This is a the second article in May's series on Spain. It’s a back to the future story to do with Sherry: the wines of the country's Sherry region are coming back into fashion. But, these are not the insipid sweet wines of yesteryear enjoyed at the end of a meal with a piece of gingerbread or fruitcake. Instead, the new Sherry is bone dry and is often taken as an aperitif to begin a meal. Be advised, however, that while Sherry is made in several styles (varying from dry to sweet), this article discusses only dry Sherry that is aged under a top cap of yeasts.
The yeast cap both protects Sherry from oxidation & gives it flavors
Sherry is a distinctive wine made from the white Palomino grape in the southwest of Spain near Seville. The process of making Sherry is quite different from that of regular wine (next week’s blog will address this unusual process). Suffice to say that Sherry is aged under a protective film of its own fermentation yeasts that have floated to the top of the barrel. This “cap” of yeast protects the wine from oxidation, but it also gives flavors to the wine.
These dry aperitif Sherries are called fino and manzanillo. The fino style, offering bread-like notes (influenced by aging under the cap of yeast), is a relatively simple Sherry. Finos offer a delicate bouquet often with almond nuances and savory herbs. Served chilled, fino is a good, inexpensive introduction to a dry Sherry.
Wine-Knows will visit the top Sherry producer in Spain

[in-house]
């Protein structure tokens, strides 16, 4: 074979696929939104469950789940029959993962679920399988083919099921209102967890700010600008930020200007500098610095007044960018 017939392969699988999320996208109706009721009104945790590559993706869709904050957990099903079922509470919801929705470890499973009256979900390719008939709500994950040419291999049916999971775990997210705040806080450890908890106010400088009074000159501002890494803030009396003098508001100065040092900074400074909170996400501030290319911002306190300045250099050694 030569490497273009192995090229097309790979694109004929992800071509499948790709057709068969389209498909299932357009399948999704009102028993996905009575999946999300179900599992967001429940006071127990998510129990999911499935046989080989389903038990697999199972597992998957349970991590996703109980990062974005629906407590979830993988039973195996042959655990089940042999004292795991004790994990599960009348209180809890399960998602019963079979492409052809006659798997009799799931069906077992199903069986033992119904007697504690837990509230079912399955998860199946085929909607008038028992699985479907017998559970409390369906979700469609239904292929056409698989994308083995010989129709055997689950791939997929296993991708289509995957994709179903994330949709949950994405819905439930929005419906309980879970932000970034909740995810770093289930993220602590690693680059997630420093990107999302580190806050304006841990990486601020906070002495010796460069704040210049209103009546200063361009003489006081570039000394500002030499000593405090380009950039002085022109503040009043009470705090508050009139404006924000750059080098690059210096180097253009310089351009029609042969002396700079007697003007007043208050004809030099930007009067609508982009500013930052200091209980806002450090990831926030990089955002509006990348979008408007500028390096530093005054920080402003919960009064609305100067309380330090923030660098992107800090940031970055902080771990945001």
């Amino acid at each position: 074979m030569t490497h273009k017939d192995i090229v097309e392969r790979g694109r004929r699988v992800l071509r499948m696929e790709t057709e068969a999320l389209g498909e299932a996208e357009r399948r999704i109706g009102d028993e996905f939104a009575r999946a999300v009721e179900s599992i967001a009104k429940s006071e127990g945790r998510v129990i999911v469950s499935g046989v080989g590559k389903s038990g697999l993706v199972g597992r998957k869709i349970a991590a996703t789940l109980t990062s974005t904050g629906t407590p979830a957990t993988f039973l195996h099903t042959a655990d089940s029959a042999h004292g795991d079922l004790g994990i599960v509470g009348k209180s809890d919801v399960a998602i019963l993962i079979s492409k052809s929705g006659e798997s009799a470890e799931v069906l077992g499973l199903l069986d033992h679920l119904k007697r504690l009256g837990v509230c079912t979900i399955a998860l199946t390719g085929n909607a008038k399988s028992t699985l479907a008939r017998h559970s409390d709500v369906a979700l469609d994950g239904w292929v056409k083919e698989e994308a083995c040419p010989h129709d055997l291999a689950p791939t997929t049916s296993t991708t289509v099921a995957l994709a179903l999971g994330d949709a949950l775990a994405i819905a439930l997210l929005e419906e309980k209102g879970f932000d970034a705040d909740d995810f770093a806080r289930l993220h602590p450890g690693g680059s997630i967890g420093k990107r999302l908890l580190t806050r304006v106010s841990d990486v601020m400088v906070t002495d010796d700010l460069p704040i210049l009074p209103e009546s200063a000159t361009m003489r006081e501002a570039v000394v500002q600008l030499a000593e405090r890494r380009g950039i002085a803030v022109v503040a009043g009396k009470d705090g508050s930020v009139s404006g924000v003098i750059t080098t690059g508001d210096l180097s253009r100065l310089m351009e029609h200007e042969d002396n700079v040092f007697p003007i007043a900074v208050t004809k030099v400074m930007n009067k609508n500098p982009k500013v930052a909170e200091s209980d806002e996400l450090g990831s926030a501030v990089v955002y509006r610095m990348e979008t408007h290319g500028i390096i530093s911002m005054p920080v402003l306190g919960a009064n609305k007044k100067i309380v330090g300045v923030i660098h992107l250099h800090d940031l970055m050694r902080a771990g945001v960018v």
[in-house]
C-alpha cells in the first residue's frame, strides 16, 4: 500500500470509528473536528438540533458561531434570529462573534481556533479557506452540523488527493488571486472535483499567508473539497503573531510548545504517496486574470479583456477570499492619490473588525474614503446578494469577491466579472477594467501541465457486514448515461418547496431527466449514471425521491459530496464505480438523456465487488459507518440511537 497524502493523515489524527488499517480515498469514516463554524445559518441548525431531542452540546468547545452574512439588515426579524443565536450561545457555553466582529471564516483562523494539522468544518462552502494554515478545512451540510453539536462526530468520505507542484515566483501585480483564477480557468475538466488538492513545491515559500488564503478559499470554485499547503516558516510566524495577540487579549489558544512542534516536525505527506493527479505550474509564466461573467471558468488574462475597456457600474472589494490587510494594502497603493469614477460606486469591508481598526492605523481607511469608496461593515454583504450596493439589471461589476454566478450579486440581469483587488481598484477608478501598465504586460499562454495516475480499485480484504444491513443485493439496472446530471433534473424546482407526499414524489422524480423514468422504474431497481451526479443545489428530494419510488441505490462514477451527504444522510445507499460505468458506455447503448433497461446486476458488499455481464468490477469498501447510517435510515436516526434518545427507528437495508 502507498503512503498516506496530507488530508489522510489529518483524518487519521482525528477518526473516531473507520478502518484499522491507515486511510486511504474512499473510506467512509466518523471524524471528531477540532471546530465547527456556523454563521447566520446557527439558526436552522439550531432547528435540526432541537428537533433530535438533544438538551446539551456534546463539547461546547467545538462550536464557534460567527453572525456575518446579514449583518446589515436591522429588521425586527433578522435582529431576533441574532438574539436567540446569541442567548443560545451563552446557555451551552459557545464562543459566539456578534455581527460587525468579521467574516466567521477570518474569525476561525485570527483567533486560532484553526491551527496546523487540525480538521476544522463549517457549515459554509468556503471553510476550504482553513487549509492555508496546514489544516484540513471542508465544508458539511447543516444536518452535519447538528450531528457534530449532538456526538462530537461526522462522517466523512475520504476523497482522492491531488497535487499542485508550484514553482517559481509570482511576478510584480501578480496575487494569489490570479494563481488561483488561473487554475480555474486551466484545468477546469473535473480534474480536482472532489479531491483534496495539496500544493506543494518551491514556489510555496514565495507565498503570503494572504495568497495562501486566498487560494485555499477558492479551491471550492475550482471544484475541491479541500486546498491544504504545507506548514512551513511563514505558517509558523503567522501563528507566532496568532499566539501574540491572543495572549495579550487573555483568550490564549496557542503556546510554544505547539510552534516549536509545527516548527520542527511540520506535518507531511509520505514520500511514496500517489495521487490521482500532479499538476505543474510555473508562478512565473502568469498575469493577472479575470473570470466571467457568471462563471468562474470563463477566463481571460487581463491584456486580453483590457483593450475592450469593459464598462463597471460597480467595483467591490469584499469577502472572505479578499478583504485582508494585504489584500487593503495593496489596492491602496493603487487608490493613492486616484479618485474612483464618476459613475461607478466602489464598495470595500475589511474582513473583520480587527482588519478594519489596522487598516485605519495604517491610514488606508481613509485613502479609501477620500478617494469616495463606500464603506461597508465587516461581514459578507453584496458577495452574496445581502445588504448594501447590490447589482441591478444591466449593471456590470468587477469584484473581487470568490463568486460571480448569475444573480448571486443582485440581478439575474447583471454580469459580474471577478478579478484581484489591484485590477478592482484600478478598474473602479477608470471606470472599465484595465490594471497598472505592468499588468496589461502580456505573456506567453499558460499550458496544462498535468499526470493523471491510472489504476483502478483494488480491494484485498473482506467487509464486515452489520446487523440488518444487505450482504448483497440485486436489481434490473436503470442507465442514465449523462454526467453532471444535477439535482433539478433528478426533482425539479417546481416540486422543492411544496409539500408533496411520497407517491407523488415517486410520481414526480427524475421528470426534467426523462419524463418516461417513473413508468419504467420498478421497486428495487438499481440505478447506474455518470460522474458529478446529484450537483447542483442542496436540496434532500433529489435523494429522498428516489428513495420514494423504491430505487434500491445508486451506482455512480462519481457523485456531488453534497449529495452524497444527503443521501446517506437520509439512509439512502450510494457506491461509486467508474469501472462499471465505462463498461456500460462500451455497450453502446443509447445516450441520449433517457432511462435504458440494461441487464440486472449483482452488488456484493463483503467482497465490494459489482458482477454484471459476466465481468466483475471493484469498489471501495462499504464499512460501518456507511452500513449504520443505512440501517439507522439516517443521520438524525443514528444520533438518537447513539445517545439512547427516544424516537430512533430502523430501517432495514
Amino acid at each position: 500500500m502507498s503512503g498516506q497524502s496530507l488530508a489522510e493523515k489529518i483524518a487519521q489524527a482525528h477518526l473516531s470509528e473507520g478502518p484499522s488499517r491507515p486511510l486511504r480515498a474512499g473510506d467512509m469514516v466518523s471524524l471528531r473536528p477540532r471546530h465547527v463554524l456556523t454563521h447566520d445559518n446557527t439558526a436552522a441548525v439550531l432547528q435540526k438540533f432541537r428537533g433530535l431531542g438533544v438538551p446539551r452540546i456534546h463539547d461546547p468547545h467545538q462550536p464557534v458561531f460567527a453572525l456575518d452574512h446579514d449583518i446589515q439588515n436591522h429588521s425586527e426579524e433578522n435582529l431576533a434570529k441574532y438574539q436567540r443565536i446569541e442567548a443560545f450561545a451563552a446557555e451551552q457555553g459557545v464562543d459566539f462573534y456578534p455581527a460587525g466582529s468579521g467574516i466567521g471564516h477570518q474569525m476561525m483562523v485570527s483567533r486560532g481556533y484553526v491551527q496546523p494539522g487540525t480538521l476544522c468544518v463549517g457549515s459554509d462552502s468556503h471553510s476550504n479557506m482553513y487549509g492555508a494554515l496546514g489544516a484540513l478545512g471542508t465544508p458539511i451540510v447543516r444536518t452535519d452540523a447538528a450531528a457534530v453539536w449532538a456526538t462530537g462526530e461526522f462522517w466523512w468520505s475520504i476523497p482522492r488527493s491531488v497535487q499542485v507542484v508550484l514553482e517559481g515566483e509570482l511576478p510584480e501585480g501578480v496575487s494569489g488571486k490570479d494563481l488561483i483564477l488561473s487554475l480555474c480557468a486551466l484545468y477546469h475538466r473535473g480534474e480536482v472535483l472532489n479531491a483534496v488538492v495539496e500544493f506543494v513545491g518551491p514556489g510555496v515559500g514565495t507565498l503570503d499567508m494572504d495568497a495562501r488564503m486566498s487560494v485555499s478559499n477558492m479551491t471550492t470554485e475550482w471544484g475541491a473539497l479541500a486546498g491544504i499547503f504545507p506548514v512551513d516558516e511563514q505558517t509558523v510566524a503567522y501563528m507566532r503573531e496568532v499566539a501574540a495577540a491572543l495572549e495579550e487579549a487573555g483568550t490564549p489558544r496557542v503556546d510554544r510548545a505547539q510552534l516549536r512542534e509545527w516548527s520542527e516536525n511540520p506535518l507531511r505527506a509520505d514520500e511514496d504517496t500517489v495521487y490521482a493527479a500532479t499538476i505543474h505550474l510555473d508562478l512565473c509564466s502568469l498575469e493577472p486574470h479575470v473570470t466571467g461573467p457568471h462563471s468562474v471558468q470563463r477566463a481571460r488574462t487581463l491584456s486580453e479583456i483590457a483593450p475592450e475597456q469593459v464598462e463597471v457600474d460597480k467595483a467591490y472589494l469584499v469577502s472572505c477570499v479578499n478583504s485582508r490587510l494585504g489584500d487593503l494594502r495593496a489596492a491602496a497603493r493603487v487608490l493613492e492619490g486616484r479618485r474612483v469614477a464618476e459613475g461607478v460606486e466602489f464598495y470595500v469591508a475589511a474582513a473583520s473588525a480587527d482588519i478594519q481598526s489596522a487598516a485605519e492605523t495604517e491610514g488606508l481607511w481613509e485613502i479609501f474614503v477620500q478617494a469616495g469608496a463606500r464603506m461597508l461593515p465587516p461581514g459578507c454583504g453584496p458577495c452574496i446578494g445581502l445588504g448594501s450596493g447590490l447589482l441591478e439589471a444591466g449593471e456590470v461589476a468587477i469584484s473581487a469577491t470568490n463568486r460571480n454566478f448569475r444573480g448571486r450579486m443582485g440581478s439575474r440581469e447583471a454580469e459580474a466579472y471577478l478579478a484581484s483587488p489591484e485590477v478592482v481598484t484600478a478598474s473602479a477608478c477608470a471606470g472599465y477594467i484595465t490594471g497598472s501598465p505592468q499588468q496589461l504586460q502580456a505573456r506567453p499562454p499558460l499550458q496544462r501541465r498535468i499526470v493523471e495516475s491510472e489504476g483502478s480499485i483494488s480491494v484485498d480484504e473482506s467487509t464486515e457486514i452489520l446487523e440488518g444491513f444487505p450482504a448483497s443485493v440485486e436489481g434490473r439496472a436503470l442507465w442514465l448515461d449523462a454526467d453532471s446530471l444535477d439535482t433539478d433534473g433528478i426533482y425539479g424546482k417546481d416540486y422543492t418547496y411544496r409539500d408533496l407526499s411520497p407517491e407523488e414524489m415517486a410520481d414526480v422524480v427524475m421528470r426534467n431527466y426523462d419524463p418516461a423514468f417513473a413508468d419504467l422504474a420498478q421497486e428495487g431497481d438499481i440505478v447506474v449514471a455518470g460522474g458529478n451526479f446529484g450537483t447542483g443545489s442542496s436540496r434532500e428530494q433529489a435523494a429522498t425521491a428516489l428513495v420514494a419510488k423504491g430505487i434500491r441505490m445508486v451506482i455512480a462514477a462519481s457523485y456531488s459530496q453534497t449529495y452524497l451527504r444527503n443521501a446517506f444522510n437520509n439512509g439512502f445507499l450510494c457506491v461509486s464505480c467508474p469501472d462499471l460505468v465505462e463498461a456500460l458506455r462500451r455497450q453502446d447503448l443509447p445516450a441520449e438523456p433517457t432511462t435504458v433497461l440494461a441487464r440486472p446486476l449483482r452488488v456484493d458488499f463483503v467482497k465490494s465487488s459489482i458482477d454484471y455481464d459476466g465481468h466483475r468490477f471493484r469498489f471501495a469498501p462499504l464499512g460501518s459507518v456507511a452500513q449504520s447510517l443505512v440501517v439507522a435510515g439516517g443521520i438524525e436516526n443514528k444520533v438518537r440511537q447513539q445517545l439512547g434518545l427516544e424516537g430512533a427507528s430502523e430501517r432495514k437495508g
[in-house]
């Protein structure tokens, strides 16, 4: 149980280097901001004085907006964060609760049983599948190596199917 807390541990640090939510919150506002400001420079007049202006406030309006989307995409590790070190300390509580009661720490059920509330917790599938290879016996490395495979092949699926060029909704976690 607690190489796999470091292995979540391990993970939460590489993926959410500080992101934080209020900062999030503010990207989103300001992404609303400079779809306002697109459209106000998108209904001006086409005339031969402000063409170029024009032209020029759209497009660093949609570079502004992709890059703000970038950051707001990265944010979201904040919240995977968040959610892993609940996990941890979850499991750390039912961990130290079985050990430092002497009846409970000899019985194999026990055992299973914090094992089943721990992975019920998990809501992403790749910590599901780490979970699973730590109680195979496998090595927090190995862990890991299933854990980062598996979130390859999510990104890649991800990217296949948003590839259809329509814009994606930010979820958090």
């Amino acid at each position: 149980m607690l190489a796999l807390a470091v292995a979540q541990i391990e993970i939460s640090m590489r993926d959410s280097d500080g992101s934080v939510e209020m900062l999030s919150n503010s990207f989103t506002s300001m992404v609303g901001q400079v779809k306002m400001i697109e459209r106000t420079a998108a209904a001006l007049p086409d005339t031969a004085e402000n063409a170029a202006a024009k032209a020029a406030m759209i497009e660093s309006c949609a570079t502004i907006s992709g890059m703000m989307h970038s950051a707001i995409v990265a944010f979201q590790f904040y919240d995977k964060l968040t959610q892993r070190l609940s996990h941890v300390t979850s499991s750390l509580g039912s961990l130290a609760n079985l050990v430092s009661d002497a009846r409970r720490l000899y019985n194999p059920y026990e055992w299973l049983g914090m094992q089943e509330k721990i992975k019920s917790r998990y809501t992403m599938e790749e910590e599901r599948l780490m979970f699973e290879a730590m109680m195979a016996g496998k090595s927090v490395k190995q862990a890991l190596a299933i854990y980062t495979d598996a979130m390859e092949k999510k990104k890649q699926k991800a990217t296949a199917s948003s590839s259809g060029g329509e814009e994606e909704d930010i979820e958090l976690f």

Manzanillo sherry is also dry, and like fino, it is aged under a cap of yeast. The difference is that manzanillo is made in a different part of the Sherry region. The special climatic conditions of the area, situated at the mouth of a river, favor the formation of a special kind of yeast which gives the wine its unique characteristic. In addition to flavors contributed by the yeast (e.g. brioche, freshly-baked bread), manzanillo sherry also serves up an almond-like profile, and savory flavors such as camoumille.
Summer is quickly approaching---why not forgo the usual glass of Rosé and try a refreshing dry fino or manzanillo? Sherry doesn’t deliver the usual uncomplicated charm of a Rosé. It’s a bit more serious. For wine-lovers, a dry Sherry can be the perfect way to begin the evening’s festivities.
|Jerez de la Frontera, the city of Sherry, offers a stunning backdrop for its wines|
There are two slots available on Wine-Knows’ tour to Spain this October. In addition to Granada and Seville, we’ll be visiting Spain’s premier producer of Sherry.